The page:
For some countries, accession to the WTO has taken years. For Iraq however, it seems to be on fast track moving from observer status to drafting its Foreign Trade Regime Memorandum — the starting point of the intensive negotiations of accession — in no time at all.
This was all part of the US’ grand plan for Iraq. Clearly, the reason why the US has been in a mad rush to push Iraq’s accession into the WTO is to lock in the economic transformation of Iraq and its commitments to the WTO, just like the Bremer Orders have been locked in to the laws of Iraq.
By binding them internationally, the US closes the door to any future policy changes by any future government of Iraq. It not only limits, but removes the ability of future governments to introduce public interest policies or legislation.
HOW TO BECOME A MEMBER OF THE WTO IN 8 EASY STEPS
1. Get observer status at the WTO
2. Request for accession: The accession process commences with the submission of a formal written request for accession by the applicant government. This request is considered by the General Council which establishes a Working Party to examine the accession request and, ultimately, to submit the findings of the Working Party to the General Council for approval. The Working Party is open to all Members of the WTO.
3. Submission of a memorandum on the Foreign Trade Regime: The applicant government presents a memorandum covering all aspects of its trade and legal regime to the Working Party. This memorandum forms the basis for detailed fact finding by the Working Party.
4. Meeting conditions of entry: Terms and conditions include commitments to observe WTO rules and disciplines upon accession and transitional periods required to make any legislative or structural changes where necessary to implement these commitments.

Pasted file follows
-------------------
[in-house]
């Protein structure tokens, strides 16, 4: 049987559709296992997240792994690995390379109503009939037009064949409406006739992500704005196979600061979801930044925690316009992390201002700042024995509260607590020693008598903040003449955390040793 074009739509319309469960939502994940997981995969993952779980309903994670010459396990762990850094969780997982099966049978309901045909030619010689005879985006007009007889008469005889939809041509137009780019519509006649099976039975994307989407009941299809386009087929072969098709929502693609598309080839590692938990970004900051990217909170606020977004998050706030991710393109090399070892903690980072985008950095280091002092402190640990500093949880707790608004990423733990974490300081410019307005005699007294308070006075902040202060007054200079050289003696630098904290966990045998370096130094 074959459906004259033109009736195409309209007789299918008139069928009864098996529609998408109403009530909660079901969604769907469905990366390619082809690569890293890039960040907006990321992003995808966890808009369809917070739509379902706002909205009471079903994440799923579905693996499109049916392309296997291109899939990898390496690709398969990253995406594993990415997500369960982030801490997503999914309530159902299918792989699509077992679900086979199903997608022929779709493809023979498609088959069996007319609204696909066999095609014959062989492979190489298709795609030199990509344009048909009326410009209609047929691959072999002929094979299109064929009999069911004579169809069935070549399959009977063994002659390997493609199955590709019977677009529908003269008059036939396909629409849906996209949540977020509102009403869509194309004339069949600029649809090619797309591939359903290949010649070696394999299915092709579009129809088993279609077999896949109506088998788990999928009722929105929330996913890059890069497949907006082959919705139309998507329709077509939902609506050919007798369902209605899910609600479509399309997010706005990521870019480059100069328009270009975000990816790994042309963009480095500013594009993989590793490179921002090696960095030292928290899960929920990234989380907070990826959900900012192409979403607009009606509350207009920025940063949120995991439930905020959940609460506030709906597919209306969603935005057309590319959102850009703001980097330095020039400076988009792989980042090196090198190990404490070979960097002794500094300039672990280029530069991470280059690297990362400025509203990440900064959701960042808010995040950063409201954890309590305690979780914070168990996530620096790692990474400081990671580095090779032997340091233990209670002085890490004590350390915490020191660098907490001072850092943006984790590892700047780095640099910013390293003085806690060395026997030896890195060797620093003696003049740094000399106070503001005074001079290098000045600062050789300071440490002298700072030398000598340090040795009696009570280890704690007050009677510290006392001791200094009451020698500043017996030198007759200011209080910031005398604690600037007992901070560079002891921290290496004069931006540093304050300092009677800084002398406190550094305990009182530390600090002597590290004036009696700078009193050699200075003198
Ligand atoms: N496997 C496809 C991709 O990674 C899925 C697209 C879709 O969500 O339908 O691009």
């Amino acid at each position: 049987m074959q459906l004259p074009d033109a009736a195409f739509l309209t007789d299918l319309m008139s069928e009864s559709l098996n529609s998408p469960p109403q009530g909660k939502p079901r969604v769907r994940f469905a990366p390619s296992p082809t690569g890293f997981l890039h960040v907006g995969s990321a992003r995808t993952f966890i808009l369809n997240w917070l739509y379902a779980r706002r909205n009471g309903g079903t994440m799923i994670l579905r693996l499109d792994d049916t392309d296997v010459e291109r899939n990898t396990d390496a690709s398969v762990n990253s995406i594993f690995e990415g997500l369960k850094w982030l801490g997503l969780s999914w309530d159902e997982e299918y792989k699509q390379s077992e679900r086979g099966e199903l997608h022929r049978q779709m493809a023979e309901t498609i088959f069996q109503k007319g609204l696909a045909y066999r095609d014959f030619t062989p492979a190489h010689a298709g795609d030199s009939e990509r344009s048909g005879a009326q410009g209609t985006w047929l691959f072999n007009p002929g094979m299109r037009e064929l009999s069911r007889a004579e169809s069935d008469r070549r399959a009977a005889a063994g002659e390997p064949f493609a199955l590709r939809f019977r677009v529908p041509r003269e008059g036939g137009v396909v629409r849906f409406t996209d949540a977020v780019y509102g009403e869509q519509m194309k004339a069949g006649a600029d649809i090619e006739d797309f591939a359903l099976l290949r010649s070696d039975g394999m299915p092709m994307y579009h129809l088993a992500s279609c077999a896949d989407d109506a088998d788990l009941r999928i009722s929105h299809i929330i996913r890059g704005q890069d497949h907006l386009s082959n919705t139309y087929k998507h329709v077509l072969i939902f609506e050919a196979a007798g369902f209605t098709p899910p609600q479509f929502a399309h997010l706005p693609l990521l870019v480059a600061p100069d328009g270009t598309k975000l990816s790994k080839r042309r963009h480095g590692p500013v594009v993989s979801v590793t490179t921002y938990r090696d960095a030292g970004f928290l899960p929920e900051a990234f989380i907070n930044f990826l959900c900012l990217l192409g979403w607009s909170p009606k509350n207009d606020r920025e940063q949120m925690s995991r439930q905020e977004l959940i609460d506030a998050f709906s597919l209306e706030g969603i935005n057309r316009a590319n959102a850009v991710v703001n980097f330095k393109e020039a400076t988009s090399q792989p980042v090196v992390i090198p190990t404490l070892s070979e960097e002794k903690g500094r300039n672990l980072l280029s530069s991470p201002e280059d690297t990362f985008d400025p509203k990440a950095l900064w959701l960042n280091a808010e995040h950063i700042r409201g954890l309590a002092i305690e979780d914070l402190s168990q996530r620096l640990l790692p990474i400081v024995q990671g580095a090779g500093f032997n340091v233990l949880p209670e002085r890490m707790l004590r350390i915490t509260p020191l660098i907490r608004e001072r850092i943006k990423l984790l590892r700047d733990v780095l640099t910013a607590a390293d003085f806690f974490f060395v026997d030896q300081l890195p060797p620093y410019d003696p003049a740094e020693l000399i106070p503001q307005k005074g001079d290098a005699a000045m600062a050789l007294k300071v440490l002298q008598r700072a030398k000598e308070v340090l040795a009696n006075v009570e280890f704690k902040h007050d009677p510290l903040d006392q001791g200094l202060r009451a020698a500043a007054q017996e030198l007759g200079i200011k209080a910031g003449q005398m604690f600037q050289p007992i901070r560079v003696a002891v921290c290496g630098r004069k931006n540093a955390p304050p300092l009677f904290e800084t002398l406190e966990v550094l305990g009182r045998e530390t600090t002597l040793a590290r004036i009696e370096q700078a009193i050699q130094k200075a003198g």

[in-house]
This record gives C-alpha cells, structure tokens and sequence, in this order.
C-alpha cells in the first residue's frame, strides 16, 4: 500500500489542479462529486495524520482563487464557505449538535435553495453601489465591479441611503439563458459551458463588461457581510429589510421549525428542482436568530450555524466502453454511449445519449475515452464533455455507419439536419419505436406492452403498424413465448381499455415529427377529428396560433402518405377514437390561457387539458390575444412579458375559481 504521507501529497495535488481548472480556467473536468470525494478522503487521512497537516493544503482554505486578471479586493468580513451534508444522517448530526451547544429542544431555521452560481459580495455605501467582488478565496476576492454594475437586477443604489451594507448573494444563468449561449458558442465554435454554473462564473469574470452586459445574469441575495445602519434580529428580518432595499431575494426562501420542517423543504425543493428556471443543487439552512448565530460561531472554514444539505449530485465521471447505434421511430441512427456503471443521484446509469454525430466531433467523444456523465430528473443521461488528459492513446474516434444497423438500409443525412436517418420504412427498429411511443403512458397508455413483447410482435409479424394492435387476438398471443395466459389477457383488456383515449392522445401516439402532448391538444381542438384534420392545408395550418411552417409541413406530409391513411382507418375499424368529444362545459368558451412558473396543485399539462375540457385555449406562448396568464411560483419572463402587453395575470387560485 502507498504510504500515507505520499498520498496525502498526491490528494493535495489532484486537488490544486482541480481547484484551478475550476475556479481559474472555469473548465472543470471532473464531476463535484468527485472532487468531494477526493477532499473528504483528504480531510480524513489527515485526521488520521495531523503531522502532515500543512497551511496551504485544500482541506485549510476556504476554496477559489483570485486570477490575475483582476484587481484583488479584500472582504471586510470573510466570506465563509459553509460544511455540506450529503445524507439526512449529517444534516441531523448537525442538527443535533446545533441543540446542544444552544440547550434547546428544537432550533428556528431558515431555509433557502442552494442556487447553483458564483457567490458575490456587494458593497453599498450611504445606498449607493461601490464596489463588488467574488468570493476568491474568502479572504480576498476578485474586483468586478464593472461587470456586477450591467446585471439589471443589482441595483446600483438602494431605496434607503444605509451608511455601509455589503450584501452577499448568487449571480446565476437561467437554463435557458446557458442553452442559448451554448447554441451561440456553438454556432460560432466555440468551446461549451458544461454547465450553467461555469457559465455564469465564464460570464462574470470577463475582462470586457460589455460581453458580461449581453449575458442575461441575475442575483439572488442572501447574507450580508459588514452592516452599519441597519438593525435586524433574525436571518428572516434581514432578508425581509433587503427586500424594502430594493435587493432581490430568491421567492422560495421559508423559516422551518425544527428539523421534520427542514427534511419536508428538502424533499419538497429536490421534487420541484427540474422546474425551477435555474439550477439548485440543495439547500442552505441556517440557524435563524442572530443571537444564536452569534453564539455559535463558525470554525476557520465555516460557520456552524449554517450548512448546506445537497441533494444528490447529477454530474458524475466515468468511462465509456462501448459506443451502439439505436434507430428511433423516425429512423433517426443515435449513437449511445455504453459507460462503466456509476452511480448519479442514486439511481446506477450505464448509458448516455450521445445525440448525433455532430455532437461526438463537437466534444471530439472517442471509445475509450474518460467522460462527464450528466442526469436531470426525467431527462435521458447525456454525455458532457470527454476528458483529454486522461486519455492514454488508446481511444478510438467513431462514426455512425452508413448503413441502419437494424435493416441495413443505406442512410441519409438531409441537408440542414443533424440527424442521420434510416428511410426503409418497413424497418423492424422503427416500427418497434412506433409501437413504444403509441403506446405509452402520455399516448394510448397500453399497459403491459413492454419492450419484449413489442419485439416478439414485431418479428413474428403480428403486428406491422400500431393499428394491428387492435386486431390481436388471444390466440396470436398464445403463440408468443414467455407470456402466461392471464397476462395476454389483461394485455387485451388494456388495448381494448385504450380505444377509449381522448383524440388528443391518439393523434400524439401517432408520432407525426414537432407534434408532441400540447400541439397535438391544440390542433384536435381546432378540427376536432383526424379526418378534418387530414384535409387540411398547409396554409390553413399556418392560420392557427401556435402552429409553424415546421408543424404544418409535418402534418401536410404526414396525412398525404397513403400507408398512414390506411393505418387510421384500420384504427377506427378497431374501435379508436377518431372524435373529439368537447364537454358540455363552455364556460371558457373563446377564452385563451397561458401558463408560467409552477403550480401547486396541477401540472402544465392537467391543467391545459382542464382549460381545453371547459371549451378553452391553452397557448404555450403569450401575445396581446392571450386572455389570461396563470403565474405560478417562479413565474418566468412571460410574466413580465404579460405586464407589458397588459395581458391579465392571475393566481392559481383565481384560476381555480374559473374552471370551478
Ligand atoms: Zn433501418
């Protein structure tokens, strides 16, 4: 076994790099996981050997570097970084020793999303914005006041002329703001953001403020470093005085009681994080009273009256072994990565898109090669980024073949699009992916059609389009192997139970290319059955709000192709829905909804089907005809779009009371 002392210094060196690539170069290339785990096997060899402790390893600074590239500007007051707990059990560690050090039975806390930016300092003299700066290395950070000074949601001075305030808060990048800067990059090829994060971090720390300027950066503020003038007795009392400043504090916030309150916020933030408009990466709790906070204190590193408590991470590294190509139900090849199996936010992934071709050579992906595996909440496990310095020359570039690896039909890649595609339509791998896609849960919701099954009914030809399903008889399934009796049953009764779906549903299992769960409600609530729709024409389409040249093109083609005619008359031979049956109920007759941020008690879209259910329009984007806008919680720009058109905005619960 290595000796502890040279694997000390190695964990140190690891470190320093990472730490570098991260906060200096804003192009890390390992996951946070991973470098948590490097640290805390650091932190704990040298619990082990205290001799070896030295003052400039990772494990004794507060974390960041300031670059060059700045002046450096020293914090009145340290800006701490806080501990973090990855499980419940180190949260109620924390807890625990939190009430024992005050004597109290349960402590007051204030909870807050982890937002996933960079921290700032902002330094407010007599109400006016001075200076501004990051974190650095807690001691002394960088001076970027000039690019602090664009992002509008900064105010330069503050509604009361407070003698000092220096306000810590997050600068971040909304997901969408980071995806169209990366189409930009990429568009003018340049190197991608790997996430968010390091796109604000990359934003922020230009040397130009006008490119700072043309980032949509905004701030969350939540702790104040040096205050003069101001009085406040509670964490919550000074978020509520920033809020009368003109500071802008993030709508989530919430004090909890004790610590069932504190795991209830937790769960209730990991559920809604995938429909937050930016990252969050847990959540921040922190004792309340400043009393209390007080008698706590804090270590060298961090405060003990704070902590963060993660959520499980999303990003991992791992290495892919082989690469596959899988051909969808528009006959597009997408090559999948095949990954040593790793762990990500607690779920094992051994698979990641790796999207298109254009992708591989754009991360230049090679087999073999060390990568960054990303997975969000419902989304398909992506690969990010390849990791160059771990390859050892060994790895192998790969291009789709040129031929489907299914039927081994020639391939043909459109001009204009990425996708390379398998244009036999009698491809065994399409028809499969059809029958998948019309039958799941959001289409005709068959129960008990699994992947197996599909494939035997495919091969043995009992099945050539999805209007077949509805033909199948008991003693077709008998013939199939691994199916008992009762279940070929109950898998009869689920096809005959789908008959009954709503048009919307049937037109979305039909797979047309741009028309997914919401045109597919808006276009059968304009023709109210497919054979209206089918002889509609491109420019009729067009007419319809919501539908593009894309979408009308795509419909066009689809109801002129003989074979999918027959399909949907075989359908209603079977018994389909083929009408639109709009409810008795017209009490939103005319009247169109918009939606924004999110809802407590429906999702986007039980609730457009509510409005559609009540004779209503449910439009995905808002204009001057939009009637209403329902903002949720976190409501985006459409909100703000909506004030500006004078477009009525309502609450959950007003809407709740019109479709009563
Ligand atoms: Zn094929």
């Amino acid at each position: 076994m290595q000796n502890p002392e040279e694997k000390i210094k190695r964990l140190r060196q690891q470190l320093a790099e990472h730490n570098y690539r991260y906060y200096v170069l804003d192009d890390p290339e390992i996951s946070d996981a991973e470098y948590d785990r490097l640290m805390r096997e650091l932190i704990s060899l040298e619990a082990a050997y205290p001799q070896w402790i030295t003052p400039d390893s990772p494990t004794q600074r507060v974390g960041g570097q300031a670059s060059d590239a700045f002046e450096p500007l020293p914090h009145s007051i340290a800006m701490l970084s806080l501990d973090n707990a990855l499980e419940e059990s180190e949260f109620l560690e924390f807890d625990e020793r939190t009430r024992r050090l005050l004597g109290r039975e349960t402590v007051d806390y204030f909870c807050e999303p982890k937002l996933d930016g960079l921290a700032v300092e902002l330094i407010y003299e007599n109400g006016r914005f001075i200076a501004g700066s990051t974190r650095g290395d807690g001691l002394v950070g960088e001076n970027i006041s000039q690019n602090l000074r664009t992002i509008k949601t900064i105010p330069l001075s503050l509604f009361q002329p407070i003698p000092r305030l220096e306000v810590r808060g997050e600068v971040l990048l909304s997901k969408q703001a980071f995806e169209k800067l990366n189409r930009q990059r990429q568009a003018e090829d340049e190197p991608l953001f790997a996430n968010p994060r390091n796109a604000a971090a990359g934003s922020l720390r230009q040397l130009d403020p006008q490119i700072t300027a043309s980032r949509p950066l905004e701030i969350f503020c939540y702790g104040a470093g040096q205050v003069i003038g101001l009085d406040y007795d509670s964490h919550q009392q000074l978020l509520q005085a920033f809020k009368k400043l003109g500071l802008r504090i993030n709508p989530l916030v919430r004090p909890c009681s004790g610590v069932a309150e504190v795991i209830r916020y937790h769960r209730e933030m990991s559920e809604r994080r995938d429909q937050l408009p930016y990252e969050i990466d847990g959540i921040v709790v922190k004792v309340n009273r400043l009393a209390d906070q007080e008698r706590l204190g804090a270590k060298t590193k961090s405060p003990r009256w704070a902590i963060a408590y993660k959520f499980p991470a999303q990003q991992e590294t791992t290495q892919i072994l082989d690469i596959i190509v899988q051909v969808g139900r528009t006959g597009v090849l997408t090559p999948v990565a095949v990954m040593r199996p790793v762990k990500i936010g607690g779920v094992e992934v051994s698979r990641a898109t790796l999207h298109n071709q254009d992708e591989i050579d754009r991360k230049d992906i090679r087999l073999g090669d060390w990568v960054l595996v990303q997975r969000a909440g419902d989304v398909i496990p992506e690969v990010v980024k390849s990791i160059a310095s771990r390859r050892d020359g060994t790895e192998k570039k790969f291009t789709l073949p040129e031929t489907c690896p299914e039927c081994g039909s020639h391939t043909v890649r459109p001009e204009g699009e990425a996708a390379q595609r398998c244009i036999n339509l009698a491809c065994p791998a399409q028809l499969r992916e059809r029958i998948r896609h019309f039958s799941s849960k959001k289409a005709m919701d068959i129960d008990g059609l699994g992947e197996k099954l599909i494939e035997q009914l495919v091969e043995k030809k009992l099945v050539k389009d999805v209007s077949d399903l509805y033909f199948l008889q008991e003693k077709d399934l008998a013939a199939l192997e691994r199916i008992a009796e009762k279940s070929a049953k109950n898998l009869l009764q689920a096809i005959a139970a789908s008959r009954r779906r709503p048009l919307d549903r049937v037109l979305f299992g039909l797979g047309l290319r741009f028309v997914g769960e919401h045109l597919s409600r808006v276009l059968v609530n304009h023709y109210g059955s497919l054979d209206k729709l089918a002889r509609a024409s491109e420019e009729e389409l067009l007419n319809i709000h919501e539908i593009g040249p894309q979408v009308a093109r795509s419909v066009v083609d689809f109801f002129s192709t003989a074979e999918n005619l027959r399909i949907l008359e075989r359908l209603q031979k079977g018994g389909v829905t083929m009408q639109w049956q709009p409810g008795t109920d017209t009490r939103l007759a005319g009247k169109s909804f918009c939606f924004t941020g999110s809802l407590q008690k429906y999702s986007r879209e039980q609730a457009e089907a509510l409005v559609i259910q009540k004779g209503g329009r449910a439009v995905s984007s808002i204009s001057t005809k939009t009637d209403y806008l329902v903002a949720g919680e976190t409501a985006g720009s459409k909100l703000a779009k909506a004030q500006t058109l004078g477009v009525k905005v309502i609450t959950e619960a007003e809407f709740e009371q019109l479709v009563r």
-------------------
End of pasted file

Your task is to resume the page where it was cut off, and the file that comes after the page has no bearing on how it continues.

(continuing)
5. Bilateral negotiations: The applicant government engages in bilateral negotiations with interested Working Party members on concessions and commitments on market access for goods and services. The results of these bilateral negotiations are consolidated into a document which is part of the final “accession package”.
6. Accession package: The working party then finalizes the terms of accession. These appear in a report, a draft membership treaty (“protocol of accession”) and lists (“schedules”) of the member-to-be’s commitments.
7. Approval of the accession package: The final package, consisting of the report, protocol and lists of commitments, is presented to the WTO General Council or the Ministerial Conference.
If a two-thirds majority of WTO members vote in favour, the applicant is free to sign the protocol and to accede to the organization. In many cases, the country’s own parliament or legislature has to ratify the agreement before membership is complete.
8. Full membership: Thirty days after the applicant government notifies the WTO Secretariat that it has completed its ratification procedures, the applicant government becomes a full Member of the WTO. (12)
FREE TRADE IS A GIFT…
In all this time, however, the US has continuously projected the benevolent occupier image as it generously helps Iraqis get on the road of free trade and democracy. Al-Mukhtar declares Iraq’s accession into the WTO as its first step towards integration into the global economy.
“After decades of isolation, Iraq is beginning to rejoin the international community and your decision today sends a positive signal to the people of Iraq that they are welcomed back and that the world really cares about their welfare.”(13)